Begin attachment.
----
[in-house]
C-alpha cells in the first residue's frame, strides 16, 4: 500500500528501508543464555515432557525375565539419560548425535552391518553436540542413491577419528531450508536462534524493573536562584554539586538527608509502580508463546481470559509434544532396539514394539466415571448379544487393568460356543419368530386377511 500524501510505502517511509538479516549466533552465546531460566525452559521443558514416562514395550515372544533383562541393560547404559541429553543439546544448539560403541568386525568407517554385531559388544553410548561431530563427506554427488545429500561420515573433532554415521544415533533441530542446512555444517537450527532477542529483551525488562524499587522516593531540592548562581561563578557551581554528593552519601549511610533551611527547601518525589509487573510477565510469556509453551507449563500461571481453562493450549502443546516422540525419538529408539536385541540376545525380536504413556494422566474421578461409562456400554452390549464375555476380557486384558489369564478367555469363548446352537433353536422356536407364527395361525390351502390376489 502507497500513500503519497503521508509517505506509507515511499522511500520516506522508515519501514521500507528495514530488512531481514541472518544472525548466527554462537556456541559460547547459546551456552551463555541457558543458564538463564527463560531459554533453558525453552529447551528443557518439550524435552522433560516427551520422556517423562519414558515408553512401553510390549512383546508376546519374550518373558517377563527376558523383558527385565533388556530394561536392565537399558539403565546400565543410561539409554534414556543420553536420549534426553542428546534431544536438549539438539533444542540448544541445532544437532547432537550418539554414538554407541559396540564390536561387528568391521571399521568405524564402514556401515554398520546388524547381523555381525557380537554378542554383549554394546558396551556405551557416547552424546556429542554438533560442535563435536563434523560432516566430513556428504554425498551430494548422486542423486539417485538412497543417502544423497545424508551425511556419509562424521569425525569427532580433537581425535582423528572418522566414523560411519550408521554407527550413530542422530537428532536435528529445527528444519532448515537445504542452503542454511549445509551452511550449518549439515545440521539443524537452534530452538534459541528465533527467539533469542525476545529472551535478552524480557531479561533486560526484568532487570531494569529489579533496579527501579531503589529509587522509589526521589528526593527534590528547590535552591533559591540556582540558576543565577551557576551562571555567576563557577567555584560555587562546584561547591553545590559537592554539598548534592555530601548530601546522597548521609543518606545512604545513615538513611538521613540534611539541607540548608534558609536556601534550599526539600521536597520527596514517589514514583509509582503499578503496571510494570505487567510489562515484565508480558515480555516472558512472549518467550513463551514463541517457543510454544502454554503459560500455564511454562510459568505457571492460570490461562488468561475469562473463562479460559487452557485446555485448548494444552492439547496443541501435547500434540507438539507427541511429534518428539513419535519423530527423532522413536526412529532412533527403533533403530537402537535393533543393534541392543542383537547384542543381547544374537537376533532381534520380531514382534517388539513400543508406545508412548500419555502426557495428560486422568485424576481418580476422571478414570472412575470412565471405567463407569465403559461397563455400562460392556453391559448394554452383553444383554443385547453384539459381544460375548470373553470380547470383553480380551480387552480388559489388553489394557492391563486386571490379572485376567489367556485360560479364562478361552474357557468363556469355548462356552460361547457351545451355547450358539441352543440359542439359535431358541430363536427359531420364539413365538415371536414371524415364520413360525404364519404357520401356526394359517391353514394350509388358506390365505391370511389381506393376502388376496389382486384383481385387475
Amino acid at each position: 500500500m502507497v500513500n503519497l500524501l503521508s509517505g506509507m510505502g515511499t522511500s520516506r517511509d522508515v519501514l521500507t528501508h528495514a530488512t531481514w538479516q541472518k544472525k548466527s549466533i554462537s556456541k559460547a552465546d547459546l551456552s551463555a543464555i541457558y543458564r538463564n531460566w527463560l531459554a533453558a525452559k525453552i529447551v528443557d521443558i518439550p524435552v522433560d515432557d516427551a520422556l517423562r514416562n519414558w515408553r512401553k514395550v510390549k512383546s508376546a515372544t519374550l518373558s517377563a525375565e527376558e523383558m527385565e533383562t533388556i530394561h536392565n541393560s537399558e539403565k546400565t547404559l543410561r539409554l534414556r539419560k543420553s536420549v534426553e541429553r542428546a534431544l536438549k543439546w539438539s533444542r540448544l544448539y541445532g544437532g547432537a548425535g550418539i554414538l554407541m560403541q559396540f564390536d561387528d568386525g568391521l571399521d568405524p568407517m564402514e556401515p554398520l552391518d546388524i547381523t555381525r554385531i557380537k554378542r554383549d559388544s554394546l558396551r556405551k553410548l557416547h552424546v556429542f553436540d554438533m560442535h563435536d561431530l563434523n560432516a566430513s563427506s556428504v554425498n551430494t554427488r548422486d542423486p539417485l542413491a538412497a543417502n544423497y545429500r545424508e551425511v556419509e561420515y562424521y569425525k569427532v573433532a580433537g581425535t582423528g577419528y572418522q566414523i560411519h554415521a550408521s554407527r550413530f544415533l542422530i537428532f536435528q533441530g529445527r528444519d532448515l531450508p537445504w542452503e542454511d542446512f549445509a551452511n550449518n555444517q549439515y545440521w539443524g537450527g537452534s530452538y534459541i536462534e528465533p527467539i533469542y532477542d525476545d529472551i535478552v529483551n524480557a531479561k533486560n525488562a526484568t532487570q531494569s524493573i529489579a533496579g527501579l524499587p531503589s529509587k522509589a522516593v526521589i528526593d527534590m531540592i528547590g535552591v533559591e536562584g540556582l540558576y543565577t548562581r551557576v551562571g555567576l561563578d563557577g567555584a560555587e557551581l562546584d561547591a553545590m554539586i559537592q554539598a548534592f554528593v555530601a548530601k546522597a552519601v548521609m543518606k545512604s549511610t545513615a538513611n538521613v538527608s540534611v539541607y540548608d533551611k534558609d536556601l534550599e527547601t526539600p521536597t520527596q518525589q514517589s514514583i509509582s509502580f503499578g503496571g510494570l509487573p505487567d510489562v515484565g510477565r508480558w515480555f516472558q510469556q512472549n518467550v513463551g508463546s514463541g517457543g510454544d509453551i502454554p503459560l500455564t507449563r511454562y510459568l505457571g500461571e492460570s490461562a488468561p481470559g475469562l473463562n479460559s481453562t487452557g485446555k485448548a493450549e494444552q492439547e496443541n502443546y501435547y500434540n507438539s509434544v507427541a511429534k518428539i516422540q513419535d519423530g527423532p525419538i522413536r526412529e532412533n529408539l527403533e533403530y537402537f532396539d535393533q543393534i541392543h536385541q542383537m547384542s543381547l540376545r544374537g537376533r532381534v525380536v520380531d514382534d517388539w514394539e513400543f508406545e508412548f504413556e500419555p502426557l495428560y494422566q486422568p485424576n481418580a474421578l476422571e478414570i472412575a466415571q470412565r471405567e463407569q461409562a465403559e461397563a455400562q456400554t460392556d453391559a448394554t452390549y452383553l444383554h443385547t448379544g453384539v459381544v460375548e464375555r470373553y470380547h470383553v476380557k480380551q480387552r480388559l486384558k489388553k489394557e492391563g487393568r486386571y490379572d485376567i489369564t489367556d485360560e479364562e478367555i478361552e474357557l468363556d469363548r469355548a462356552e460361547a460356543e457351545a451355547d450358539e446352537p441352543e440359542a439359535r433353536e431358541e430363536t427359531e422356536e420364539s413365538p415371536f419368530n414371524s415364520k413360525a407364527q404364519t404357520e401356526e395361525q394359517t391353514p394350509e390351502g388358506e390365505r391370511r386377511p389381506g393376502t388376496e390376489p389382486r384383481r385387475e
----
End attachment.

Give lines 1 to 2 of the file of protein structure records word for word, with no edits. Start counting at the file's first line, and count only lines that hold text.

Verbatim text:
[in-house]
C-alpha cells in the first residue's frame, strides 16, 4: 500500500528501508543464555515432557525375565539419560548425535552391518553436540542413491577419528531450508536462534524493573536562584554539586538527608509502580508463546481470559509434544532396539514394539466415571448379544487393568460356543419368530386377511 500524501510505502517511509538479516549466533552465546531460566525452559521443558514416562514395550515372544533383562541393560547404559541429553543439546544448539560403541568386525568407517554385531559388544553410548561431530563427506554427488545429500561420515573433532554415521544415533533441530542446512555444517537450527532477542529483551525488562524499587522516593531540592548562581561563578557551581554528593552519601549511610533551611527547601518525589509487573510477565510469556509453551507449563500461571481453562493450549502443546516422540525419538529408539536385541540376545525380536504413556494422566474421578461409562456400554452390549464375555476380557486384558489369564478367555469363548446352537433353536422356536407364527395361525390351502390376489 502507497500513500503519497503521508509517505506509507515511499522511500520516506522508515519501514521500507528495514530488512531481514541472518544472525548466527554462537556456541559460547547459546551456552551463555541457558543458564538463564527463560531459554533453558525453552529447551528443557518439550524435552522433560516427551520422556517423562519414558515408553512401553510390549512383546508376546519374550518373558517377563527376558523383558527385565533388556530394561536392565537399558539403565546400565543410561539409554534414556543420553536420549534426553542428546534431544536438549539438539533444542540448544541445532544437532547432537550418539554414538554407541559396540564390536561387528568391521571399521568405524564402514556401515554398520546388524547381523555381525557380537554378542554383549554394546558396551556405551557416547552424546556429542554438533560442535563435536563434523560432516566430513556428504554425498551430494548422486542423486539417485538412497543417502544423497545424508551425511556419509562424521569425525569427532580433537581425535582423528572418522566414523560411519550408521554407527550413530542422530537428532536435528529445527528444519532448515537445504542452503542454511549445509551452511550449518549439515545440521539443524537452534530452538534459541528465533527467539533469542525476545529472551535478552524480557531479561533486560526484568532487570531494569529489579533496579527501579531503589529509587522509589526521589528526593527534590528547590535552591533559591540556582540558576543565577551557576551562571555567576563557577567555584560555587562546584561547591553545590559537592554539598548534592555530601548530601546522597548521609543518606545512604545513615538513611538521613540534611539541607540548608534558609536556601534550599526539600521536597520527596514517589514514583509509582503499578503496571510494570505487567510489562515484565508480558515480555516472558512472549518467550513463551514463541517457543510454544502454554503459560500455564511454562510459568505457571492460570490461562488468561475469562473463562479460559487452557485446555485448548494444552492439547496443541501435547500434540507438539507427541511429534518428539513419535519423530527423532522413536526412529532412533527403533533403530537402537535393533543393534541392543542383537547384542543381547544374537537376533532381534520380531514382534517388539513400543508406545508412548500419555502426557495428560486422568485424576481418580476422571478414570472412575470412565471405567463407569465403559461397563455400562460392556453391559448394554452383553444383554443385547453384539459381544460375548470373553470380547470383553480380551480387552480388559489388553489394557492391563486386571490379572485376567489367556485360560479364562478361552474357557468363556469355548462356552460361547457351545451355547450358539441352543440359542439359535431358541430363536427359531420364539413365538415371536414371524415364520413360525404364519404357520401356526394359517391353514394350509388358506390365505391370511389381506393376502388376496389382486384383481385387475